An update on where I am not: Considering non-commitment

After returning from a week off, I have not been to Port Melbourne since last weekend, although it has been possible to follow from a distance some of what has been happening. I fear I am becoming one of those ‘maybe’ RSVPs, taking the liberty to waltz in and out at leisure.

It is the start of the semester at Melbourne University, so there has been tutoring to prepare for, meetings and friends returning to catch up with. I have been working on one presentation and trying hard to work on another. Currently I am carrying a bit of a half cold. I am not too sick to work, but just sick enough to worry about if I am going to pass it on to other people. I have been getting a lot of these things the past couple of years, I suppose I am doing something wrong.

I am constantly rediscovering that I have to be realistic about how much I can fit into a day. It is not feasible to read a book, write half an article and fit in a quick nap at my desk before making it to an evening meeting. Groups in Port Melbourne generally exist because there are some people willing to work very hard and put in many hours. My time of being able to put my hand up for everything that will fit in my diary is probably over for now.

Perhaps I am selfish, idealistic or just plain deluded. However, I hope to still keep in touch, keep up some degree of membership and follow a few of the bigger agenda items. My motivations include my own enjoyment, as well as the potential of being able to check in with people about what I am writing.

Is a partial commitment to being part of a group inexcusable bad manners, or do groups need to change the way they run in order to those of us who want to just see how we feel on the day? Do you think that a fear of not being able to do everything stops some people from doing anything? Do you think it is fair on the groups for me to keep a toe in Port Melbourne while I prioritise writing at my desk in Parkville?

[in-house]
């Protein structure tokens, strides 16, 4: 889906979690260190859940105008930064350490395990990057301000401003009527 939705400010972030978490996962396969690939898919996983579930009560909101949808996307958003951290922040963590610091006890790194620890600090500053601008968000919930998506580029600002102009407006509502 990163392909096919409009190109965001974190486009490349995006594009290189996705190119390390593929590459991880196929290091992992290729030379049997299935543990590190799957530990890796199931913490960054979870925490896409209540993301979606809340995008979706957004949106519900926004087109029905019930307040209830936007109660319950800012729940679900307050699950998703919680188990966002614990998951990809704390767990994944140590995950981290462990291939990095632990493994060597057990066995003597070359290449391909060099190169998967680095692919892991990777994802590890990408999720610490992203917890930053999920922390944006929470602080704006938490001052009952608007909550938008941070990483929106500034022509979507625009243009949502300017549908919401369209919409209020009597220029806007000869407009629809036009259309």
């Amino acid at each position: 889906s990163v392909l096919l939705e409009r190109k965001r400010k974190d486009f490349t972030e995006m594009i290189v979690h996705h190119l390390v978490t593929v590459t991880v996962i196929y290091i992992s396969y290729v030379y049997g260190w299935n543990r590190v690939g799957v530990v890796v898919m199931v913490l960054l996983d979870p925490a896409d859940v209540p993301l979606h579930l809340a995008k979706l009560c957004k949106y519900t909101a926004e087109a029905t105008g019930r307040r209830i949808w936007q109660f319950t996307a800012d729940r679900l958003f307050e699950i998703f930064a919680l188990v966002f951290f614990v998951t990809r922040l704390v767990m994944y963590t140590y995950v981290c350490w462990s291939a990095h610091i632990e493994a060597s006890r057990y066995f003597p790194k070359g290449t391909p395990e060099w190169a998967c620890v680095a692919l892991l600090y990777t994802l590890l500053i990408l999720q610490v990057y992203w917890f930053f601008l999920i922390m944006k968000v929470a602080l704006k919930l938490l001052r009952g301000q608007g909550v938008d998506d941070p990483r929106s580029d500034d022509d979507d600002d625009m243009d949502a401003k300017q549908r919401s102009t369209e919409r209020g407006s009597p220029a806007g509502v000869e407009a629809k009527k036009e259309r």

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2 Responses to An update on where I am not: Considering non-commitment

  1. Tracey – however and whenever you involve yourself in Port Melbourne – it is always good to have your around – whether in person or virtually. There is the other side of your story – the people who have enjoyed your presence – who are a bit sad [though realistic about what you have to go on to do]. In this sense, its just part of the great big wanting to hold onto something you like phenomenon – attachment in the Buddhist sense.

    • Tracey says:

      Yes, I do want to hold on to the things I have enjoyed. Even the bits that have felt like hard work seem safer than getting into all this writing stuff, although I am sure it won’t be too bad.

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